The GEIPAN noted the high quality of the testimony; which made them think of observing luminous balloons or Chinese lanterns carried by the wind, probably released nearby at a private party.

The GEIPAN noted that the movement was from East to West, that the wind recorded in Colmar at this time was weak, from the North sector, North-East a little earlier, which is more or less compatible with this displacement, taking into account the variability of the wind at low altitude, and the impossibility for the witness to judge the distancing or approach of the lights over such a short time; which can explain the difference in direction.

Data:

Temporal data:

Date: July 2, 2014
Time: 10:59 p.m.
Duration: 1 minute.
First known report date: July 2, 2014
Reporting delay: Hour, hours.

Geographical data:

Department: Haut-Rhin
City: Colmar
Place: From apartment's south window near rue de l'Est.
Latitude: 48.077
Longitude: 7.364
Uncertainty ratio: 500 m.

Witnesses data:

Number of alleged witnesses: 1
Number of known witnesses: 1
Number of named witnesses: 1
Witness(es) ages: Adult or aged.
Witness(es) types: Resident.

Ufology data:

Reporting channel: To the GEIPAN using their report form.
Type of location: From apartment window.
Visibility conditions: Night.
UFO observed: Yes.
UFO arrival observed: No.
UFO departure observed: Yes.
Entities: No
Photographs: No.
Sketch(s) by witness(es): Yes.
Sketch(es) approved by witness(es): Yes.
Witness(es) feelings: Puzzled.
Witnesses interpretation: Unidentified, not kite.

Classifications:

Hynek: NL
ALSACAT: Chinese lanterns.

Sources:

[Ref. gei1:] GROUPE D'ETUDES ET D'INFORMATIONS SUR LES PHENOMENES AEROSPATIAUX NON IDENTIFIES (G.E.I.P.A.N.):

COLMAR (68) 07/02/2014

Observed on: 07/02/2014
Region: Alsace
Department: Rhin (Haut)
Class: B
Summary: Observation of the displacement of many white luminaries in the night sky: probable observation of Chinese lanterns or lighted balloons carried by the wind.
Description:

This testimony of great quality describes the observation at 10:59 p.m. of a group of white lights (about fifteen) silently crossing part of the sky in one minute. The witness describes the gradual disappearance of the phenomenon; this testimony is reminiscent of the observation of luminous balloons or Chinese lanterns carried by the wind, probably released nearby at the end of a private party.

Displacement is observed from East to West (see diagram of the witness) The wind recorded at Colmar at 11 p.m. is weak, from North (North East a little earlier): the weather is almost compatible with this displacement; the variability of the wind at low altitude, and the impossibility for the witness to judge the distance or proximity of the lights over such a short time may explain this difference in direction.

The GEIPAN classifies this case "B": probable observation of Chinese lanterns or luminous balloons carried by the wind.

Report: None.

Details of the testimony
Witness
Date of the observation 07/02/2014
Document number
Age
Profession
Sex Male
Reaction
Credibility
Conditions
Environment
Weather conditions
Hour ot the observation Numbered: 10 p.m. - 00 p.m.
Reference frame
Distance between phenomenon and witness
Start of the observation
End of the observation
Localization
Angle of the site
Direction of observation
Heading
Trajectory
Nature of the observation Descriptive terms (lights, etc)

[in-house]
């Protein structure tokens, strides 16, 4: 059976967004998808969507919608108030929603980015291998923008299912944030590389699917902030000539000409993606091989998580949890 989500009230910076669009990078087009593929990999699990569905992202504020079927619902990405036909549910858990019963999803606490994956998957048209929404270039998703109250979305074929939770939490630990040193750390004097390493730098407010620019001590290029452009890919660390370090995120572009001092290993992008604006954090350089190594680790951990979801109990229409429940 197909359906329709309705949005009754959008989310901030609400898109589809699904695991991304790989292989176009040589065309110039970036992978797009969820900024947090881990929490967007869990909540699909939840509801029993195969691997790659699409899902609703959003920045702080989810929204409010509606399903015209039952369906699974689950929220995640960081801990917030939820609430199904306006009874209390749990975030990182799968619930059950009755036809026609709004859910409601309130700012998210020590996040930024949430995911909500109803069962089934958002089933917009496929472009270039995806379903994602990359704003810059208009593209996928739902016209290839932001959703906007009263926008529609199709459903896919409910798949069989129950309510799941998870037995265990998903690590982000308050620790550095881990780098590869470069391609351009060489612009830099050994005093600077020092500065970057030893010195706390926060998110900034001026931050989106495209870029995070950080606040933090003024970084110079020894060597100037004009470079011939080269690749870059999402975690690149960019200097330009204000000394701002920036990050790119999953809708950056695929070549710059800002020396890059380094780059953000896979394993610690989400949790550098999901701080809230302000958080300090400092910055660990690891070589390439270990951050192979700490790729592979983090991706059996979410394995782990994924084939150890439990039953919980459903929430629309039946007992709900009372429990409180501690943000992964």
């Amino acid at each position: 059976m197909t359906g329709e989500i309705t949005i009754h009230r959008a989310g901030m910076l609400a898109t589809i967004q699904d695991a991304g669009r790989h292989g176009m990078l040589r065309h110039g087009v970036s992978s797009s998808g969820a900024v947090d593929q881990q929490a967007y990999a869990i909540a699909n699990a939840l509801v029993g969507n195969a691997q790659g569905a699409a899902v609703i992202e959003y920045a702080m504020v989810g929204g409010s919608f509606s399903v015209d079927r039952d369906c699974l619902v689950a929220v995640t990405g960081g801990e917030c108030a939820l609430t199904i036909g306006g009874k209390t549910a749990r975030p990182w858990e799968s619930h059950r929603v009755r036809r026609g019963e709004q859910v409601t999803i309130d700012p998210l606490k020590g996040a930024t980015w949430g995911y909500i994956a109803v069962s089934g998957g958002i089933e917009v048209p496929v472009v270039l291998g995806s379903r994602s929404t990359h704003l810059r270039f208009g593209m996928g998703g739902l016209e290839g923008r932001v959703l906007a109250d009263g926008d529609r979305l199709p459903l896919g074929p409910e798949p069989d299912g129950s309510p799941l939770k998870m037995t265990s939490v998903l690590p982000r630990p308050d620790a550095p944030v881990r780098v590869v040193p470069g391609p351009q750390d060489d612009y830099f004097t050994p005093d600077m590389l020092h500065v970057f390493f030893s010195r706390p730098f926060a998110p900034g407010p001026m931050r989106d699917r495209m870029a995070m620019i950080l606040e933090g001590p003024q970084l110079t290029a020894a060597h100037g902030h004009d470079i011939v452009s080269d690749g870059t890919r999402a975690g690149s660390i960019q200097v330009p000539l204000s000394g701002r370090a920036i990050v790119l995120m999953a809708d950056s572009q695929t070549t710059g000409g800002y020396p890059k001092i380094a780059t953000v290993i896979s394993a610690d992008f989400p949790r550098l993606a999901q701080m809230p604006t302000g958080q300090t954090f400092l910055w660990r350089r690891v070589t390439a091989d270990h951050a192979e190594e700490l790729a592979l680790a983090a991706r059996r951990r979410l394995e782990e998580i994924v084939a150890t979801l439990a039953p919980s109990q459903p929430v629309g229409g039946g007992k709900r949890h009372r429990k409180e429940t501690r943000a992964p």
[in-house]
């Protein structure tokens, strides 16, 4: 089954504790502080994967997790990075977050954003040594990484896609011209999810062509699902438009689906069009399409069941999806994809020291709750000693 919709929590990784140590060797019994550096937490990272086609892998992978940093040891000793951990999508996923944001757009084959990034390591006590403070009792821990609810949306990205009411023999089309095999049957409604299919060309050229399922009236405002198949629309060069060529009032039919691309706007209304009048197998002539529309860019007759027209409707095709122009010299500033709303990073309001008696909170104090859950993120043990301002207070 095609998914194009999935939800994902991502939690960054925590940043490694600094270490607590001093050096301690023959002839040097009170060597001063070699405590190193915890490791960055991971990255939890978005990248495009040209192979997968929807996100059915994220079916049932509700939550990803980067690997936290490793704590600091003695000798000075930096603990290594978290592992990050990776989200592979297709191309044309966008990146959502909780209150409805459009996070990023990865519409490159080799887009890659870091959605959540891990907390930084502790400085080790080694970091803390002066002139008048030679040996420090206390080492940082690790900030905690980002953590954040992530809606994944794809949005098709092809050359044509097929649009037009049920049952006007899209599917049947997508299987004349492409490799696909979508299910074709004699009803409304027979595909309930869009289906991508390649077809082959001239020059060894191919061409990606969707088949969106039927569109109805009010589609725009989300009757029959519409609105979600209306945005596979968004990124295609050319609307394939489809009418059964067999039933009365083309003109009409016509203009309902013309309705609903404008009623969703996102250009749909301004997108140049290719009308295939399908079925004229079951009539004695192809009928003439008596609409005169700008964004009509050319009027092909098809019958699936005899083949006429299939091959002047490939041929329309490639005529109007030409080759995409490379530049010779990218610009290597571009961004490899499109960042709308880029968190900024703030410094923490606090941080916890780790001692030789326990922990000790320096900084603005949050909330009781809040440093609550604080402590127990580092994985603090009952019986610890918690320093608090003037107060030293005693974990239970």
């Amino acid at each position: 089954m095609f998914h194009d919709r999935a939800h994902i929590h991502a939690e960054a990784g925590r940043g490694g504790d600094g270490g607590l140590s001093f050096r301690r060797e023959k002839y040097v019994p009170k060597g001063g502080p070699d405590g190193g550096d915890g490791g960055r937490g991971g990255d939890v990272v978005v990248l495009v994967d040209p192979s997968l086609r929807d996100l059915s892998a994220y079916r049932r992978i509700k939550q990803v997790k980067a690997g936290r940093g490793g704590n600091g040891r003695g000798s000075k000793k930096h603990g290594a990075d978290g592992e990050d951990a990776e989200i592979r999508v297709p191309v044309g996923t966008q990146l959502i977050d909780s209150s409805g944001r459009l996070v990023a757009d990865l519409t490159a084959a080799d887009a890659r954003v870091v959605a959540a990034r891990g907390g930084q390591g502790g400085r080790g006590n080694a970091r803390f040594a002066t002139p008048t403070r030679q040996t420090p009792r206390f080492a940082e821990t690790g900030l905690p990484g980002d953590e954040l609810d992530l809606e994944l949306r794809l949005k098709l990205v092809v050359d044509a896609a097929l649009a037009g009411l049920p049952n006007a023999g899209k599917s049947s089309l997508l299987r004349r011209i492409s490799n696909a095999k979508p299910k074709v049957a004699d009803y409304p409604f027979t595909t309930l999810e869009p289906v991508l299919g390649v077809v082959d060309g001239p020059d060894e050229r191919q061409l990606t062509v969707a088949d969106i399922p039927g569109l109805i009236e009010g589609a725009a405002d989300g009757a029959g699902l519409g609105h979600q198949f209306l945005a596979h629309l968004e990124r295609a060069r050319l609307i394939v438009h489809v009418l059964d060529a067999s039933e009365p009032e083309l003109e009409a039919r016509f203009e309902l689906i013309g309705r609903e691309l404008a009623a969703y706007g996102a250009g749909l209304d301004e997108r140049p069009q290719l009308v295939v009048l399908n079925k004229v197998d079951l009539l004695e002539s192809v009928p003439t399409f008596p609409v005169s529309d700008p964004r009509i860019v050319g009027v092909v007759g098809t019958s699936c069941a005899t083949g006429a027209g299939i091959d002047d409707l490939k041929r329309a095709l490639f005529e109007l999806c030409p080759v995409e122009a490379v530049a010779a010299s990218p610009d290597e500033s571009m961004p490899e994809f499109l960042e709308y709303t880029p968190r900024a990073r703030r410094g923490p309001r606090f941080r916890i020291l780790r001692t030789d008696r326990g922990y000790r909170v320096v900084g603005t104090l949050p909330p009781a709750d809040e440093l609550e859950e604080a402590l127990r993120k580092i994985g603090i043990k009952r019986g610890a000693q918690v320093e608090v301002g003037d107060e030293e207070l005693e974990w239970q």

Characteristic of the observation Multiple
Global shape Round, circular, ball
Color White (light colored)
Apparent size
Apparent speed
Noise Silent
Effect on the environment
Number 3

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cnes
Centre National d'Etudes Spatiales

geipan

Madam, Sir,

You have witnessed directly, on French territory, an aerospace phenomenon that has intrigued you and you want to understand what you have seen.

In order to answer your questions, the National Center for Space Studies and its specialized service GEIPAN offer you a two-step approach:

- The questionnaire is individual and must be completed by the direct witness

- The questionnaire should be about only one observation at a time

Your testimony is important and perhaps unique. It will consist of telling the story of your observation, answering specific questions, making drawings and sketches or attaching photographs to further refine your description.

It is imperative that you adhere to the instructions mentioned at each step so that we can gather as much information as possible about the observed phenomenon. You must not be afraid to tell us about it, nor to feel ridiculous, we are used to collecting this type of testimony.

The conclusions of our investigation will be transmitted to you personally. Once anonymized, your testimony will be published on our website (www.geipan.fr), "Case Search" tab in the menu bar.

We thank you in advance for the contribution you make to our work.

The head of GEIPAN
[]

GEIPAN
Centre national d'études spatiales
DCT/DA/GEIPAN
18 Avenue BELIN 31401 TOULOUSE CEDEX 9
05 61 27 48 01 - geipan@cnes.fr

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We will ask you to provide as much information as possible about your observation. The most important thing is to leave nothing out: it is often the details that make it possible to solve the investigations. Do not hesitate to give the maximum of information, even if your memories are incomplete or that certain elements seem to you not important. If you are not sure about this or that detail, tell us your doubts, but, again, do not omit anything. We need to be able to visualize everything you've seen, like re-doing the movie of your observation. Use the end of this page to tell the story of your observation and continue on free paper as much as you want: